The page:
- What we do
- Who we work with
- Who we are
During a number of conversations recently, I have been intrigued to discover that many people still mix up the issues of privacy and security when discussing the public cloud. Using dictionary definitions this should not really be the case as both words have clear differentiation in their meanings. Perhaps one theory is that when thinking of data, it is still strongly associated with technology. Additionally, losing data because of an IT issue has been the most prominent issue leading to a huge focus on backing up, redundancy, co-location and so on.
Since the formation of the huge on-line public cloud data centres that Amazon, Microsoft and others have developed, the fact is that the security of data has long since ceased to be a problem. Many CIO’s have bought into the fact that their enterprise data is actually more secure in the cloud than their own in house data rooms, due to the massive investment in redundancy that the big cloud providers have delivered.
Having successfully dealt with the security of data, another much more problematic challenge has arisen, that of the “Sovereignty and Privacy” of the enterprise data. Risk and Compliance departments are struggling with the concept of allowing enterprise, public sector, and customer data to be hosted in a public cloud. Fuelled by horrendous exposure of activity by Sovereign States, such as the US, to access data without seeking permission. Over the last few years this has had a very negative impact on the perception that our data is safe; not from loss through infrastructure failure but from prying eyes.
Long before the Public Cloud initiative Microsoft has been investing in Trustworthy Computing, actively infusing trust into each of their products.
Brendon Lynch , Microsoft’s chief privacy officer, says: “We come at privacy from the standpoint that trust is the foundation of the customer relationship. We also believe it is in our strategic interest to ensure that our customers’ information is protected. We don’t just approach privacy from a legal compliance perspective. For us, it’s about building, earning and retaining the trust of our customers.”
So, how does that trust aspiration begin to be delivered against the fallout from Edward Snowden’s revelations of NSA activity, whereby it is alleged that this US Government agency is accessing raw data streams, and taking other measures to intercept private information, without seeking judicial approval or otherwise going through normal channels?
Well firstly, for me, bring on Brad Smith Microsoft’s Senior VP and General Counsel who has been very publicly taking on the US government agencies of late. His method has been to challenge the US courts every time Microsoft receive a demand from a government agency to supply private data held by Microsoft on behalf of a company. These demands have come attached with a further requirement for Microsoft not to be allowed to contact the enterprise concerned, something which Smith has successfully challenged a number of times by arguing Microsoft’s constitutional rights are being ignored. I believe this activity is crucial and fundamental to re-enforcing the trust that we must be allowed to develop that public cloud providers are proving that the trust placed in them is not just paper-thin or PR words.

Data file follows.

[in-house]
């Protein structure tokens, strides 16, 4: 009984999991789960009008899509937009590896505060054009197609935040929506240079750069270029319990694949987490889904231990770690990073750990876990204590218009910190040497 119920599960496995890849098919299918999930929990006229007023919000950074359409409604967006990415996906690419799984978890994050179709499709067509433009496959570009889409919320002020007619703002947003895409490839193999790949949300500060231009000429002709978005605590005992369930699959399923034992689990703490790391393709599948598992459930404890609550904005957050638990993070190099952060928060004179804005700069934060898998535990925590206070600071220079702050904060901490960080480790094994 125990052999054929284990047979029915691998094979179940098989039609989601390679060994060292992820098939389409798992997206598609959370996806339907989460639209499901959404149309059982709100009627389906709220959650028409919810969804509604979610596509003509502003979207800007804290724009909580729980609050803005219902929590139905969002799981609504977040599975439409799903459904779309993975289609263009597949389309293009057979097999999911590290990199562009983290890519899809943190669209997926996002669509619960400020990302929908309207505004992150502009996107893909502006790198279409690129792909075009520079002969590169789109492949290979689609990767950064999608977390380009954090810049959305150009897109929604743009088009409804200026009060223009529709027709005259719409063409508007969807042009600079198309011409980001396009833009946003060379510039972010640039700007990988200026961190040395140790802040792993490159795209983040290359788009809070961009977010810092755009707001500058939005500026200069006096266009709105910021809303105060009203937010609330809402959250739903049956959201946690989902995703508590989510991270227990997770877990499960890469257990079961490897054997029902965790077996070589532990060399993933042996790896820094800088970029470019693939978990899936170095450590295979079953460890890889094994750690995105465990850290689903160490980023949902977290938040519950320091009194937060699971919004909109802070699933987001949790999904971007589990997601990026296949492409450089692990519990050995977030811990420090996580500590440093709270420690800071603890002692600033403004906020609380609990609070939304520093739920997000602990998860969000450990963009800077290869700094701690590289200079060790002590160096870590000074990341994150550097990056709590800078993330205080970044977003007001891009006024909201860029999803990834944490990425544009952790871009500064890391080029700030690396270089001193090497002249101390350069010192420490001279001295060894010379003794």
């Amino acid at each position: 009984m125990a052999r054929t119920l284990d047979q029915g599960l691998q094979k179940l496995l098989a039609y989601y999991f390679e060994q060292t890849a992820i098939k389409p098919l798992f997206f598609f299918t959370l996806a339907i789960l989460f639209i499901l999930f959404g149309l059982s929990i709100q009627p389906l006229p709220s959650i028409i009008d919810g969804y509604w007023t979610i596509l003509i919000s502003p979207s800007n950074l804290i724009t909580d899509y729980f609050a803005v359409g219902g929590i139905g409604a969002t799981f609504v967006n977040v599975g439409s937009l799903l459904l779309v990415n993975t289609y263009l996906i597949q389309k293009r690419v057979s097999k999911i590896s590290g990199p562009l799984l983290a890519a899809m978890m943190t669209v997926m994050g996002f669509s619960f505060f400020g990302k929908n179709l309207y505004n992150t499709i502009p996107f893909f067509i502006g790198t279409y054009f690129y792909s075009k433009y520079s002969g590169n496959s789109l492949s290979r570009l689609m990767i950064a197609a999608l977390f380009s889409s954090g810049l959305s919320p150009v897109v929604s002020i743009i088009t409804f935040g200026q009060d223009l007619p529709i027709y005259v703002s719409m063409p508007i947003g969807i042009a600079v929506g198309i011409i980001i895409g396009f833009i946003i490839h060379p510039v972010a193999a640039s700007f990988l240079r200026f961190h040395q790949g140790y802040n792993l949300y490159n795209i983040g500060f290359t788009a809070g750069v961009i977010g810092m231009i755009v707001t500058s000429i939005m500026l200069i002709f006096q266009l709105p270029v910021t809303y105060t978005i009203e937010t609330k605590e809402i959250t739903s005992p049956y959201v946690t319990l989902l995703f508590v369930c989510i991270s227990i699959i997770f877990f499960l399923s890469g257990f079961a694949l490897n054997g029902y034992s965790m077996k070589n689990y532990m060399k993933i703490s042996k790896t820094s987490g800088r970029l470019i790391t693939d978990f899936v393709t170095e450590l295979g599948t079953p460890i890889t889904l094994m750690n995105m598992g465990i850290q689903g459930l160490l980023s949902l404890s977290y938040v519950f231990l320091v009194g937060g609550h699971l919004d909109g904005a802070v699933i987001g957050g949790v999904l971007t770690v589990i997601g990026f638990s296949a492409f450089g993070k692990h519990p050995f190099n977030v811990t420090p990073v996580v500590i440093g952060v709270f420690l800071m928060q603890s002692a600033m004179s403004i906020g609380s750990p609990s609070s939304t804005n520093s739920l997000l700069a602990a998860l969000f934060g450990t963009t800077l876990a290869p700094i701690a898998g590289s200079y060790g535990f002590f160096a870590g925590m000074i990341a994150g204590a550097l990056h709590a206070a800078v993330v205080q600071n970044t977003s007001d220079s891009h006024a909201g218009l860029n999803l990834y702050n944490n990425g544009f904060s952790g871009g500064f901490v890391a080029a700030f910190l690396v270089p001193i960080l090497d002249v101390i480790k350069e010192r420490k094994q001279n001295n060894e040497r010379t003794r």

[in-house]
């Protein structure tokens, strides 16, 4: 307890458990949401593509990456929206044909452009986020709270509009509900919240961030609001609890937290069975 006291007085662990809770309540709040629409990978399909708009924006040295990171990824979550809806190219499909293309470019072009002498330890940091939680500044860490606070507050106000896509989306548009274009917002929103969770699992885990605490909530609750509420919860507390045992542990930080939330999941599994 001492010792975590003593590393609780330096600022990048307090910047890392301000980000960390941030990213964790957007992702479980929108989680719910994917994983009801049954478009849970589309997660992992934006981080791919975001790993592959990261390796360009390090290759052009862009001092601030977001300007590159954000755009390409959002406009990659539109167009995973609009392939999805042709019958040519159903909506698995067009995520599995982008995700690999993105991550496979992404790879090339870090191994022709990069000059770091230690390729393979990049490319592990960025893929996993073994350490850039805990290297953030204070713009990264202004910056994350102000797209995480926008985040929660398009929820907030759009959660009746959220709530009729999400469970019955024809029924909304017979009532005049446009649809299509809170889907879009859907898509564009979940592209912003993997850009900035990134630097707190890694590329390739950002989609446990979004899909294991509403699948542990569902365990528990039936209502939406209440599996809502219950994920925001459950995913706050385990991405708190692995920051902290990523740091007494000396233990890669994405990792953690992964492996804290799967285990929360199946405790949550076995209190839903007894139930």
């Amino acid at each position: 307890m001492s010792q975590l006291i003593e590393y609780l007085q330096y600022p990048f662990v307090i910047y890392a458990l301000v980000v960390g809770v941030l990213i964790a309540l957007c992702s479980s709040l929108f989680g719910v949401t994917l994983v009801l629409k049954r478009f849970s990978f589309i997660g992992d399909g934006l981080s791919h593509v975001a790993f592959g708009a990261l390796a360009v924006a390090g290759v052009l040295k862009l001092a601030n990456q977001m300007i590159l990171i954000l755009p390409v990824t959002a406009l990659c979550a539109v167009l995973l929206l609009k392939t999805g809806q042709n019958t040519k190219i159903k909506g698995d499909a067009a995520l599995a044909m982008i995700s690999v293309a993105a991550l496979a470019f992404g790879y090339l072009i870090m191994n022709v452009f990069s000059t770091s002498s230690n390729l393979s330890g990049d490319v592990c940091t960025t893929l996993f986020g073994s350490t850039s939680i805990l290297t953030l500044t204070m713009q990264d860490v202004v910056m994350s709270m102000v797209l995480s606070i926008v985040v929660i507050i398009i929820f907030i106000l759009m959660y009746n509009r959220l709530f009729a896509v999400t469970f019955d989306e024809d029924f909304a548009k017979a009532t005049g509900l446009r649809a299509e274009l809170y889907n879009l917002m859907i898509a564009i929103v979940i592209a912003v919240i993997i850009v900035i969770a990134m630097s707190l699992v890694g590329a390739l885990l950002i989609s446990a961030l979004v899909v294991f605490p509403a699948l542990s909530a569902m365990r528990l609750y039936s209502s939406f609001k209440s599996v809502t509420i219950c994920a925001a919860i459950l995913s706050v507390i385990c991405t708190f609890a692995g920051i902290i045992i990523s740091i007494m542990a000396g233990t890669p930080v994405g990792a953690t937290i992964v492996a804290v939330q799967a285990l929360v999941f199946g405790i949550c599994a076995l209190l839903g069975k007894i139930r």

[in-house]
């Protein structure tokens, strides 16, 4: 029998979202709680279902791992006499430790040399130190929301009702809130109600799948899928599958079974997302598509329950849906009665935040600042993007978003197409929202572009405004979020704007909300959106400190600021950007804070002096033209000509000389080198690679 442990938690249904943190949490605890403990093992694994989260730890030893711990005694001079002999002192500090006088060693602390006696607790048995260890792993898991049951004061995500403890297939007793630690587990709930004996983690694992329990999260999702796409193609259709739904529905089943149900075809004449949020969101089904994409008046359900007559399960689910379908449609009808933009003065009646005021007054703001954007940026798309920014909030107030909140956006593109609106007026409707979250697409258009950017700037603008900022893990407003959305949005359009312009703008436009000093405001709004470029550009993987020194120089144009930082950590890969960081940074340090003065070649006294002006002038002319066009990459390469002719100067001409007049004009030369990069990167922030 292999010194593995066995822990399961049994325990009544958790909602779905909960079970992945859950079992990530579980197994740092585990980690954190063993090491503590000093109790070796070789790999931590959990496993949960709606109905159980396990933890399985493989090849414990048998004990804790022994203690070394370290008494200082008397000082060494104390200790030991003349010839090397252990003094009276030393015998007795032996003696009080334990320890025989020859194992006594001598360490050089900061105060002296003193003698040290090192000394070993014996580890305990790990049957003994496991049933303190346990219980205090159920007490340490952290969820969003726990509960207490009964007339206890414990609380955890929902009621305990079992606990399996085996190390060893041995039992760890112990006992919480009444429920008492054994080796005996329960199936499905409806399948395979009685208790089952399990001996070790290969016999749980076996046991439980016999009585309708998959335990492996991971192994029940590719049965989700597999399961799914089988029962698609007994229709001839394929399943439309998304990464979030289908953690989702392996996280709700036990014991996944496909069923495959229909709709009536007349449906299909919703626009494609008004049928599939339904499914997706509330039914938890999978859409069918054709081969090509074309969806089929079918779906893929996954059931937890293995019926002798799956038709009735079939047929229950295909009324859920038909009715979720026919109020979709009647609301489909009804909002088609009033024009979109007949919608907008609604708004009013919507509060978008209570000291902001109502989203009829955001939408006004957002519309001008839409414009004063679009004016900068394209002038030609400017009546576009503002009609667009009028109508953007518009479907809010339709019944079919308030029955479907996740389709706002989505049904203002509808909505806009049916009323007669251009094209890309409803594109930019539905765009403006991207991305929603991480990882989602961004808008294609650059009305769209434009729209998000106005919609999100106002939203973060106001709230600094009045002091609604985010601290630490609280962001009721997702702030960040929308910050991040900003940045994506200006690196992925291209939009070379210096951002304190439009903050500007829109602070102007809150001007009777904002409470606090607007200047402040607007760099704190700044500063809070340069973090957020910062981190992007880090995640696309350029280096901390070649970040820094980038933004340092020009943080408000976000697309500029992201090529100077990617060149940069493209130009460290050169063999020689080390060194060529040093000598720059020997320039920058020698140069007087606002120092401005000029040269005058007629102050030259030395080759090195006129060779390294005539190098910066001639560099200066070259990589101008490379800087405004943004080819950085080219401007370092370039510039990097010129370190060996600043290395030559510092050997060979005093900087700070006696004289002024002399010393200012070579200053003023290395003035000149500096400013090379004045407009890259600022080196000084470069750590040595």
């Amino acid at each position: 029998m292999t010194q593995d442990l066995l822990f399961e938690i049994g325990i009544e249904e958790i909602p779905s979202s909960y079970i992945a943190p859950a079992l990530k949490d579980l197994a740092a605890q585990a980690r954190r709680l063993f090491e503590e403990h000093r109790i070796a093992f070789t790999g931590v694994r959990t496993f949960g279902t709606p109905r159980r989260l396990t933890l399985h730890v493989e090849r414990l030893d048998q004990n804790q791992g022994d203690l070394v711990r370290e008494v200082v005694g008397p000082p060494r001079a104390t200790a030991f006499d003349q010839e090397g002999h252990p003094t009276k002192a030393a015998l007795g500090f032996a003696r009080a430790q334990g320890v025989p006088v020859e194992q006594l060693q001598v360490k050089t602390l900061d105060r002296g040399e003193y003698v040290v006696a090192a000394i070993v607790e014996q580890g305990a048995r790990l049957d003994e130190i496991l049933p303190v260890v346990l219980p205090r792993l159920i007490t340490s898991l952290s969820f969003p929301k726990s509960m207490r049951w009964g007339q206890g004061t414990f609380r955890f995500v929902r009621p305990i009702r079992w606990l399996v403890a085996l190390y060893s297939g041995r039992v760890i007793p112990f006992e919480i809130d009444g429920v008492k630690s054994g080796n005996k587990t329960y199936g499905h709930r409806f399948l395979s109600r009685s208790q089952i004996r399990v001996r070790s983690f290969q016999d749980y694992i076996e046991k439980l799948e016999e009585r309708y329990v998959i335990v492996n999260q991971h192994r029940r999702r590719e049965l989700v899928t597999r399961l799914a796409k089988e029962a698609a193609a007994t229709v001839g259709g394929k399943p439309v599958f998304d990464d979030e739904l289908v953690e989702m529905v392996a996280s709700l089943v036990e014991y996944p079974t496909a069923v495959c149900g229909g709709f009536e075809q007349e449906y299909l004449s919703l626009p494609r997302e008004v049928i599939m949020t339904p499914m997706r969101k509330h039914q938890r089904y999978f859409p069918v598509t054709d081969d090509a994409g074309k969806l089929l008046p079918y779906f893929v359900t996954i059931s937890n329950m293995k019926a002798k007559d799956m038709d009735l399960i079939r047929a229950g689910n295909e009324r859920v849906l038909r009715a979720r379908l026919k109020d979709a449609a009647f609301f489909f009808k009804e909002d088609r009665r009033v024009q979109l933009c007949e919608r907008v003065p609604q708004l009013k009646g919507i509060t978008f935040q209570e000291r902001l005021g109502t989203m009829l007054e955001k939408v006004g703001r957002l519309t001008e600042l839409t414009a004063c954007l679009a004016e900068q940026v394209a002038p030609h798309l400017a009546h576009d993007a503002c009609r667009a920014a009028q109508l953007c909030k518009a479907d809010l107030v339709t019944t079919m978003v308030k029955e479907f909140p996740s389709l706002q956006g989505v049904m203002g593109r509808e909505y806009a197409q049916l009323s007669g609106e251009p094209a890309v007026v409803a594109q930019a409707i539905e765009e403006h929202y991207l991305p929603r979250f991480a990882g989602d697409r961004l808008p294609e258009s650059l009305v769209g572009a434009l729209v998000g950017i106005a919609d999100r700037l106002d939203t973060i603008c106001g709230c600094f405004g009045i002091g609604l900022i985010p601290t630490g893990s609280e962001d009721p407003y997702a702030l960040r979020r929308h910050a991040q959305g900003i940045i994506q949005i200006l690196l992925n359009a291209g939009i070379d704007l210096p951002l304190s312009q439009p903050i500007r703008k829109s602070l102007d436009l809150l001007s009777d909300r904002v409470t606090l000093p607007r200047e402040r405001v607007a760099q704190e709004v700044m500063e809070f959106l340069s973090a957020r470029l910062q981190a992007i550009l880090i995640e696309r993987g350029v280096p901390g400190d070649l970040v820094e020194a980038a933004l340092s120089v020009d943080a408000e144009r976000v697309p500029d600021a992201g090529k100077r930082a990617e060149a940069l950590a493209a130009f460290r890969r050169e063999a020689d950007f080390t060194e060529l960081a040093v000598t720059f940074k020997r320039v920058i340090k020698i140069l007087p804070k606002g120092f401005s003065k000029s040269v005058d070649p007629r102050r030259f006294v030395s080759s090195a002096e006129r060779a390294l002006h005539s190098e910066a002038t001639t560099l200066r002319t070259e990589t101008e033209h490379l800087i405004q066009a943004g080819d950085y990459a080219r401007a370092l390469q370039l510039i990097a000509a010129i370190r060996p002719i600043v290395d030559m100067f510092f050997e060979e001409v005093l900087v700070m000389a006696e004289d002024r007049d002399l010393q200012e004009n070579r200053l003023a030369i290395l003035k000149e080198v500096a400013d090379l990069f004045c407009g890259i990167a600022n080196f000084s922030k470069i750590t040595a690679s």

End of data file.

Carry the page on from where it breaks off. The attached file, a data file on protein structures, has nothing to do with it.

Secondly, certainly for EU residents, Microsoft has successfully gained approval under the Article 29 Working Party of the EU Data Protection Directive. Essentially a working party form all 28 member states of the EU, investigated Microsoft’s contractual obligations towards customers for Data Privacy and transmission outside the EU and found them to be meeting EU requirements.
According to Bloomberg, “Under the EU Data Protection Directive (95/46/EC), personal data may be lawfully transmitted out of the European Economic Area only under limited circumstances, including where the European Commission finds a non-EU country’s law adequate to protect privacy. The U.S. hasn’t been found by the commission to have adequate privacy protections; therefore U.S. companies such as Seattle-based Microsoft must utilize alternatives, such as the U.S.-EU “Safe Harbor” Program or binding corporate rules to move data out of the EEA.”
Brad Smith, again, was quick to announce the EU approval for Article 29: “This is an important week for the protection of our customers’ privacy. The European Union’s data protection authorities have found that Microsoft’s enterprise cloud contracts meet the high standards of EU privacy law. This ensures that our customers can use Microsoft services to move data freely through our cloud from Europe to the rest of the world.
However, again according to Bloomberg, “The Working Party took the opportunity of the Microsoft announcement, to “remind all cloud computing providers” that they have an obligation to ensure that their contracts comply with EU privacy law. It pointed companies to the group’s cloud computing guidance released in July 2012.
This was an important step forward and something that allows Microsoft a degree of protection from any threat to remove or amend the existing Safe Harbour agreement between the EU and the USA which has increasingly become under pressure due in part to the NSA revelations.
In summary, for now I see the following key points:
This is a fascinating issue, and one that is currently of huge interest to us at CompanyNet, look out for further blogs on, and around this issue.
Microsoft Cloud Future thinking Office 365 Collective intelligence Intranets Business intelligence Digital Transformation Business Transformation Office Technical Change Management 20th Anniversary Gold Partner Microsoft Inspire CRM Privacy Partners Director's Briefing Public Sector Training Websites